photo via flickr by nicihares
With her unique voice, her wonderful guitar playing, and her special ear for poetry, Kristin Hersh has been one of my favorite artists for some time now. She’s a performer and a writer, a mom and a philosopher. She’s a co-founder of cashmusic.org, a website that allows fans to help artists fund and distribute their music. With everything on Kristin’s plate, I thought it was a long shot that she would be able to answer my questions, but it turns out she’s a hell of an interviewee too. I hope you enjoy reading Kristin’s answers as much as I did.
When did you begin playing and why?
My father taught me a few chords when I was six years old and I started taking lessons a few years later. I was absolutely driven to handle that guitar, wanted desperately to tame it and make wonderful noise, but I was frustrated to learn that there were rules associated with the instrument (and music in general!). In the interim between learning the chords with which my father was familiar and taking classical guitar lessons, I invented chords, shifted from time signature to time signature, and just generally broke rules. Taking lessons separated me from this musical vocabulary that had moved me so when I was younger and it took years to get it back. I had to “forget” the rules in order to speak my own language again.
What was your first guitar, and how did you get it?
My father gave me his nylon-strung Yamaha when there was nothing more he could teach me. I was still frustrated, trying to make the guitar sound the way I wanted it to, and he knew I’d be restless unless I was allowed to explore the instrument until I found the sound I was looking for, so he just handed it to me one day, told me to “play colors.” My first electric guitar was a Strat knock-off, “Lake Placid Blue,” as I recall. It served me well until I could afford a real Strat and then a really lovely Les Paul I bought at my favorite guitar shop. Aerosmith was supposed to buy it, but they hadn’t picked it up yet, so the guy sold it to me.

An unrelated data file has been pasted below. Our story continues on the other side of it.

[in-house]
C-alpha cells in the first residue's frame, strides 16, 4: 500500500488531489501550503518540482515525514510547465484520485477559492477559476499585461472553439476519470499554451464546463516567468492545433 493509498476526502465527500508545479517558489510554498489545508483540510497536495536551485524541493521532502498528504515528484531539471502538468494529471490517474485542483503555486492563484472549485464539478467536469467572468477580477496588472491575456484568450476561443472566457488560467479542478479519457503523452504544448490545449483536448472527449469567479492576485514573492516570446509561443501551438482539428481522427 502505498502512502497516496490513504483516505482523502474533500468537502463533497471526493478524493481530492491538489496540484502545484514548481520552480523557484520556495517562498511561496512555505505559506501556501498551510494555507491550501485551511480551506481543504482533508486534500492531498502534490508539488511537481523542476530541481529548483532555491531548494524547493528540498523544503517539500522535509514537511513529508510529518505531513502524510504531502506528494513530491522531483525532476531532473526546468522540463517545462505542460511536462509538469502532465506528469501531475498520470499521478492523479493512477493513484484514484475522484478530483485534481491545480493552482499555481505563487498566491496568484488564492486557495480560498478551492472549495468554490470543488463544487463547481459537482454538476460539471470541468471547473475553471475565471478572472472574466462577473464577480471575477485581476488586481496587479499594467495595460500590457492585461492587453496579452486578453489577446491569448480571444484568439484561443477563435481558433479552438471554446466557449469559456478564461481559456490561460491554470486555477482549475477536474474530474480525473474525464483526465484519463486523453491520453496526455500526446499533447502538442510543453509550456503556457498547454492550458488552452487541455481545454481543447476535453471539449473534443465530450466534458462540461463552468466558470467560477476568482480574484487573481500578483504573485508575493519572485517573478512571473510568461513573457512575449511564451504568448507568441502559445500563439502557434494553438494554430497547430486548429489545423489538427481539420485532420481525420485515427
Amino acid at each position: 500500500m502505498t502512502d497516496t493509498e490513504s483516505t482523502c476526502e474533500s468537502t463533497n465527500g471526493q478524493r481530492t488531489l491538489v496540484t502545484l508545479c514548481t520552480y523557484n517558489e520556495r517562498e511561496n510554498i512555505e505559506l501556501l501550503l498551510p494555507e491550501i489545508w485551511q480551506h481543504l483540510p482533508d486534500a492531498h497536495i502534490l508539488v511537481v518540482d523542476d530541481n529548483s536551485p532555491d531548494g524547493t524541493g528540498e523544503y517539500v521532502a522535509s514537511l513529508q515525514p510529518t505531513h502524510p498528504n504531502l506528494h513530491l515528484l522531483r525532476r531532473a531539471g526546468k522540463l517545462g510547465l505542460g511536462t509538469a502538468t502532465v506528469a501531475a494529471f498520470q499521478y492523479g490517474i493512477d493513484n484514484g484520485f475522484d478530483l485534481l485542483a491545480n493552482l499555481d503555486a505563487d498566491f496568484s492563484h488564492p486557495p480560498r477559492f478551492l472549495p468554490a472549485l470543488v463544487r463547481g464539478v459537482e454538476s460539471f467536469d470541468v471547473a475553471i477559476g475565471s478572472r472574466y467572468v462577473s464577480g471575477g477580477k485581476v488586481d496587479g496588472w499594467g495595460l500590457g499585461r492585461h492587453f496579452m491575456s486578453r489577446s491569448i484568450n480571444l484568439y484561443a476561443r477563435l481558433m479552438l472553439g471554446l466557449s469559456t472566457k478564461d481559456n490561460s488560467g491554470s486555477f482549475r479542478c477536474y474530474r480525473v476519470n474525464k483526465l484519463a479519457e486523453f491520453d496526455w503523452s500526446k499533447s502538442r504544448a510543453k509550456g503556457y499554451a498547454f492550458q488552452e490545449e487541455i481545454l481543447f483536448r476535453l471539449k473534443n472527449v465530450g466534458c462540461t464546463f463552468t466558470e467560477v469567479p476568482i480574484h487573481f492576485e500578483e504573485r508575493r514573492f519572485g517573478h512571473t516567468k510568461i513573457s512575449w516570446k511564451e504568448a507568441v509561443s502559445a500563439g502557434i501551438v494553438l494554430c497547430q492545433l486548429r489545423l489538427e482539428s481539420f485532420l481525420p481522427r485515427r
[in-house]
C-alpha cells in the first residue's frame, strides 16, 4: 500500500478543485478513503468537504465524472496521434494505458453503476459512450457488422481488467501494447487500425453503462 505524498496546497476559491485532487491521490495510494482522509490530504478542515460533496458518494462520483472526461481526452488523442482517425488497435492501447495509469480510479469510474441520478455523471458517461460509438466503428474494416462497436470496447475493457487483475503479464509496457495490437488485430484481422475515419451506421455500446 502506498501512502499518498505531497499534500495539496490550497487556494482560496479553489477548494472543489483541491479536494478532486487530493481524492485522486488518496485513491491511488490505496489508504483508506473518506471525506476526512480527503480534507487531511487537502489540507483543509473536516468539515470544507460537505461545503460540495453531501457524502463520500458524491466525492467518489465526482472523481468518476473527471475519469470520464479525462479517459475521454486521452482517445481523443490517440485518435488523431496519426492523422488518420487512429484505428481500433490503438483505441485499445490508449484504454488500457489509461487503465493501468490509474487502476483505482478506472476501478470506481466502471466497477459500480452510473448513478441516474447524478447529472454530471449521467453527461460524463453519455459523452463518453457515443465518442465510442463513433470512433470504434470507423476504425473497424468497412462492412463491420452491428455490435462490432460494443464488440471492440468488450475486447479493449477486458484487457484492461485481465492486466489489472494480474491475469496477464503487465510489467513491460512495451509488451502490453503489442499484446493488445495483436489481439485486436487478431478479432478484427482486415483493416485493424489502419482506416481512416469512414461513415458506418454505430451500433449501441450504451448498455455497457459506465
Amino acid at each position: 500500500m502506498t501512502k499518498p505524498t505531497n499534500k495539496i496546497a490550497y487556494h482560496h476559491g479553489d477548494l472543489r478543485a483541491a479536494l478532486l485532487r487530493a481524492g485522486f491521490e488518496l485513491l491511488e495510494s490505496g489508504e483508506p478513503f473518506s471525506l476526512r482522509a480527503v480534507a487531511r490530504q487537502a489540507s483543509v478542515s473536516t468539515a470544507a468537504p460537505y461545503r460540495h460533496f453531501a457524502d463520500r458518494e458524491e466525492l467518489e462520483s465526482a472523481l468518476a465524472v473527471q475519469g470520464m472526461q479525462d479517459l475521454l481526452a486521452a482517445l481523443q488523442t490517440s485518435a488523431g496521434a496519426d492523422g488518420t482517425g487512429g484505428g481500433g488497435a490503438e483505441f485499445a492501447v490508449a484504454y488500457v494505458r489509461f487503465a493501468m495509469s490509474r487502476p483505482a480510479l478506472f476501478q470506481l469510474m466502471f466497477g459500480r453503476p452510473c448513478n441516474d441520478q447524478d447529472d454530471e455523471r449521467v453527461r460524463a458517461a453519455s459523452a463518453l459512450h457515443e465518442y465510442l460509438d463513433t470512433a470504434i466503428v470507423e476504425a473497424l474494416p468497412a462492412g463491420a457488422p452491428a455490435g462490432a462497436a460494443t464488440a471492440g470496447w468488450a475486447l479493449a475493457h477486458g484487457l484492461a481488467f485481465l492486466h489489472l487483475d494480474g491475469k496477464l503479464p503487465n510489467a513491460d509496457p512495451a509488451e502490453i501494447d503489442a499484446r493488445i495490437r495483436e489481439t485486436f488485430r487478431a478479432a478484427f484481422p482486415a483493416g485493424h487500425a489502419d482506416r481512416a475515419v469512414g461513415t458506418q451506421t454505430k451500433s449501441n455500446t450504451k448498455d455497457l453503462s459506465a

What equipment do you prefer now? Which guitar? What amps, cables, pedals? Why? Has this changed over time?
I play a Strat and a Telecaster with Throwing Muses; SG’s and a Les Paul with 50FootWave; and Collings C-10’s solo.
In the studio, I use whatever vintage amp is sounding wonderful that day, but on tour, I bring more reliable, standard-issue amplifiers, the make depending on the sound I need for the record I’m touring. Because I’m the only guitar player in my bands, I need versatile amps that will allow me to play both rhythm and lead. I’ve been through hundreds of amps, but never stayed in love. I’m still searching for that perfect combination of character and reliability.
My pedals are all over the map. My favorite is an ancient Electro-Harmonix fuzz-wah that I used for Throwing Muses and now have moved over to 50FootWave. It sounds so wrong–crushing compression and wooly lows. I used the one at Kingsway, a studio in the French Quarter of New Orleans, years ago and loved it, but couldn’t manage to find one as fucked up as that one for myself.
Last summer, a friend who’d toured Europe with us and heard me lamenting this fact, found me an ancient, fucked up, Electro-Harmonix fuzz-wah and sent it to me for my birthday, which is how I can use it for 50FootWave. I am now complete!